Scientists? “White men in a lab coat” according to primary school children

Flemish primary school children have quite a stereotypical view on scientists. When they are asked to draw ‘a scientist’, they primarily draw white men of middle age with a lab coat and glasses. This is evident from an analysis of 903 drawings of primary school children from all over Flanders.

Stereotypical drawing of a scientist: a white man in a white lab coat with Erlenmeyer flasks in the background.


Lise Reniers, a master student at UGent, executed this research based on the world-famous draw-a-scientist-test. All over the world researchers have analysed the image children have of scientists by means of drawings. This kind of study however, had never been executed in Flanders. For her research, Reniers asked 903 primary school children to draw someone executing science. During the analysis she looked for stereotypical features like the scientist wearing a lab coat or glasses, the presence of research symbols… Reniers also looked at the gender and race of the drawn scientist. She investigated if the image children have of scientists changes depending on which year the children are in. In this way it can be researched if the image that children have of scientists change when they get older.

Scientists are also drawn in space.

The inevitable Erlenmeyer flask

The research shows that most children associate a scientist with a white man. They often draw research symbols such as Erlenmeyer flasks and in one third of the drawings the scientist is wearing a lab coat and/or glasses. These are elements belonging to the stereotypical image of scientists. It is interesting that these elements were drawn more when the children were in an older year. This seems to point to a taught stereotypical image of scientist. Remarkable is that most of the boys draw a male scientist. Girls on the other hand draw roughly the same amount of male and female scientists. In terms of specialisation field, chemistry is the most popular: more than half of the drawings contain chemical elements. In second position comes astronomy, followed by biology. The pandemic also has an influence: in one seventh of the drawings there are covid related elements present such as face masks, vaccines or (famous) virologists.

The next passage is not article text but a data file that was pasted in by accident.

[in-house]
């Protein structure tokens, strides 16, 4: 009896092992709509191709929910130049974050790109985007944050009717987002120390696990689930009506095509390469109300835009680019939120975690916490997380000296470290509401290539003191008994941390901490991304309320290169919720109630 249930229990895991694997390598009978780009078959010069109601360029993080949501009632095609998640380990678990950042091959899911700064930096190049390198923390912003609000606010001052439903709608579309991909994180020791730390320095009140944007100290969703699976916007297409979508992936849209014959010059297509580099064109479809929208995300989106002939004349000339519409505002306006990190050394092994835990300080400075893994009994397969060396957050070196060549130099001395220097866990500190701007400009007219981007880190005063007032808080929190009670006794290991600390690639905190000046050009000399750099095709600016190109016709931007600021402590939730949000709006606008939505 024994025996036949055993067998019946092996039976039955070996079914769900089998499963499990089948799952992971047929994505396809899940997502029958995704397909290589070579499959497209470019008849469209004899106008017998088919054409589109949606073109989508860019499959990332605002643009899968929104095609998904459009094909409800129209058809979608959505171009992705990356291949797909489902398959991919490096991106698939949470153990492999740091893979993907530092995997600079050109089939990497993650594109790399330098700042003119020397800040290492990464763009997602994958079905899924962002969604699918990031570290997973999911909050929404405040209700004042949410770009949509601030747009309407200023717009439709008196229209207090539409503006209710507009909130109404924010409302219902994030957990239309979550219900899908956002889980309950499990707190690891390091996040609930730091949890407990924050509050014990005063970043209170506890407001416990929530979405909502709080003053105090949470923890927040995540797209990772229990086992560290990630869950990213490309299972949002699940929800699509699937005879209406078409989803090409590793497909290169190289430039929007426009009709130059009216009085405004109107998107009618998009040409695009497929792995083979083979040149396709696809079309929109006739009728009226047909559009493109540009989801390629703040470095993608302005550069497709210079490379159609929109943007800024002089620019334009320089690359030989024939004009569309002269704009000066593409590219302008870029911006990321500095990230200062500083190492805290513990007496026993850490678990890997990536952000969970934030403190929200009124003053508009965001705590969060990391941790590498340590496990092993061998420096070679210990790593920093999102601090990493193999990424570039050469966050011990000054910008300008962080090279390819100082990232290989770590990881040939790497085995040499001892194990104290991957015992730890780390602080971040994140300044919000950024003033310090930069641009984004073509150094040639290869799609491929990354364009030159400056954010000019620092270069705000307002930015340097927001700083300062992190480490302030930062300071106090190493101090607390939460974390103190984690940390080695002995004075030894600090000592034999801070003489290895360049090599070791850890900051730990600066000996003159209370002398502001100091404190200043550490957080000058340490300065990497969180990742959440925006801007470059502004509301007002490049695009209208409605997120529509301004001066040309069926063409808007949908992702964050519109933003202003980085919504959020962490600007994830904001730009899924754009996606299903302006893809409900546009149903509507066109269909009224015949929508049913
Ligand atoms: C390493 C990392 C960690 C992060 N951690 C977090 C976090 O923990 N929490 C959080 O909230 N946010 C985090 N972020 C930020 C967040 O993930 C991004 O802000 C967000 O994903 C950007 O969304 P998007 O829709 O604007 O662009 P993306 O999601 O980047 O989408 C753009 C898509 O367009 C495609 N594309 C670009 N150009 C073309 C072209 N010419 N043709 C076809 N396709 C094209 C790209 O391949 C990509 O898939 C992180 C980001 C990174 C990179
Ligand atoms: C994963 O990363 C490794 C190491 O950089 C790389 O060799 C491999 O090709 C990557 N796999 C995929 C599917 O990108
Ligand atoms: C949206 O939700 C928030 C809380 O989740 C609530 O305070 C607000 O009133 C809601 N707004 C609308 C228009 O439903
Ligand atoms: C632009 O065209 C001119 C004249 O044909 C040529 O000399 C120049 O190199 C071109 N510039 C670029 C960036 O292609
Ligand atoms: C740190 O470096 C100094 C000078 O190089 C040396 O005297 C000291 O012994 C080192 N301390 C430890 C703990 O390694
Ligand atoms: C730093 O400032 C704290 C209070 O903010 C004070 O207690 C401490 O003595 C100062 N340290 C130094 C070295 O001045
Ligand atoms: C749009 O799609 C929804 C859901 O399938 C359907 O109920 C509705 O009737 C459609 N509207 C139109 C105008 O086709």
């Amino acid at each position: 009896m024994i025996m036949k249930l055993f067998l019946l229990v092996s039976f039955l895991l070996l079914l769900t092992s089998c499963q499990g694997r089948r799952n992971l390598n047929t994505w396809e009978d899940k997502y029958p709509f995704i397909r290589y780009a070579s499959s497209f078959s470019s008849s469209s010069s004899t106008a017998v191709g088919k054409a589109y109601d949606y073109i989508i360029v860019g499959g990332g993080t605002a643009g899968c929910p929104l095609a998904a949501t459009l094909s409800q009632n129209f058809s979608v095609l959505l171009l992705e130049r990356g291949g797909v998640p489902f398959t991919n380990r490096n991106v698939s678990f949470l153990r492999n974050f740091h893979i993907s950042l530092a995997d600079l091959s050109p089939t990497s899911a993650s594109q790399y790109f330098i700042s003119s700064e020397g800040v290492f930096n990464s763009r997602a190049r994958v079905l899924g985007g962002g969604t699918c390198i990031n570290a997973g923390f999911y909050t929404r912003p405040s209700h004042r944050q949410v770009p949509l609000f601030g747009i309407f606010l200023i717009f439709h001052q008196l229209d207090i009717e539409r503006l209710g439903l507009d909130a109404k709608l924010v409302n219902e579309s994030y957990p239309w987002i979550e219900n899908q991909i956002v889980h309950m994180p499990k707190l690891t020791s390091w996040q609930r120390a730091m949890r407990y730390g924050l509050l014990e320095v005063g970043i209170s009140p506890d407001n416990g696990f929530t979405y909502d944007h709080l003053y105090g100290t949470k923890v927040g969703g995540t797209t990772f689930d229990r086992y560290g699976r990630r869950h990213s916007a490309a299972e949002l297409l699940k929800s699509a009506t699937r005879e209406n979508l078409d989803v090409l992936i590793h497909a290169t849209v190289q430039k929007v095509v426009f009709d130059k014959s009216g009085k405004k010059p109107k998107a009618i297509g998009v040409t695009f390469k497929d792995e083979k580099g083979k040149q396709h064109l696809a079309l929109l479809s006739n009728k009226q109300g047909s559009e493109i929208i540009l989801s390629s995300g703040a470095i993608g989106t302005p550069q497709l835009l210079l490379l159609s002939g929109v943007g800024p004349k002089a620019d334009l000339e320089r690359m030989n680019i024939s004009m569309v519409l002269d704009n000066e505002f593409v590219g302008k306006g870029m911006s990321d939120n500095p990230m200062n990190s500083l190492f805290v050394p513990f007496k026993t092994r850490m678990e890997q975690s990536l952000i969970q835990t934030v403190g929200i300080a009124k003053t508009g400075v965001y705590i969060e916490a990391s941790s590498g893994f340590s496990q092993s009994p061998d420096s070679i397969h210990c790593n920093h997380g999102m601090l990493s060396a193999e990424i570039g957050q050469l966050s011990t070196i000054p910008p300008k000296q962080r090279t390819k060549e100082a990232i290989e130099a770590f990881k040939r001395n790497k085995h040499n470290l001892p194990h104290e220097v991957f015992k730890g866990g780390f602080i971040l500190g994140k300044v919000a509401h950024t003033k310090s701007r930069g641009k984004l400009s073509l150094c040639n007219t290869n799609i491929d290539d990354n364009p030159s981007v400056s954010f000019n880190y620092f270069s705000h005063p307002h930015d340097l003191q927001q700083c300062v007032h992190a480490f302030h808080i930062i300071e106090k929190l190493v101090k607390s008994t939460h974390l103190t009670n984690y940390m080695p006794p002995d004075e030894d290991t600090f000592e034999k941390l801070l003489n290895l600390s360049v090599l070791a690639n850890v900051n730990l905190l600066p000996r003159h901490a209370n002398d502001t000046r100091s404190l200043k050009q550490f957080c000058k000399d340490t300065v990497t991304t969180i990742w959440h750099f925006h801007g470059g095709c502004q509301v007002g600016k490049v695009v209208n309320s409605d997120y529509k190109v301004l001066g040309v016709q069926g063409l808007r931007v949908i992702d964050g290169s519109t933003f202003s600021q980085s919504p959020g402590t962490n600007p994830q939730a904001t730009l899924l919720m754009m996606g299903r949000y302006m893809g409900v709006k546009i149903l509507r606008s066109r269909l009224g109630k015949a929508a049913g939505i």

Not all primary school children see scientist in a stereotypical way, shown by this drawing of a black female scientist.

Across the STEM-gap

The results show that the Flemish primary school children have quite a stereotypical image of scientists and that they are taught this image as they get older. This is an important result as this can influence their attitude and self-image which can in its own way influence their choice of study or work. If the stereotypical image of a scientist is a (white) man, then girls (of colour) will identify less with them. Then, the chance is smaller that they will later pick up a STEM (science, technology, engineering, and mathematics) course of study. This can lead to a STEM-gap, which indicates that there are more men than women in STEM-fields, as is the case now. “To counter this effect, it is important that there are enough diverse, anti-stereotypical images in Flemish television programmes, schoolbooks, comic books, tabletop games, educational material…” says Reniers. Currently these are often white men like professor Gobelijn in Jommeke or professor van den Uytleg in the Ketnet-show Dag Sinterklaas. Teachers and parents also play a role in this. It is important that they are aware of the image they present to their children. By creating good and diverse role models in the environment of the child, you increase the likelihood of a positive attitude towards science. In this way we can hopefully someday cross the STEM-gap.

This article was published in Metro.

Lise Reniers (UGent) participated in the Flemish Thesis Price 2021. Read her master thesis on

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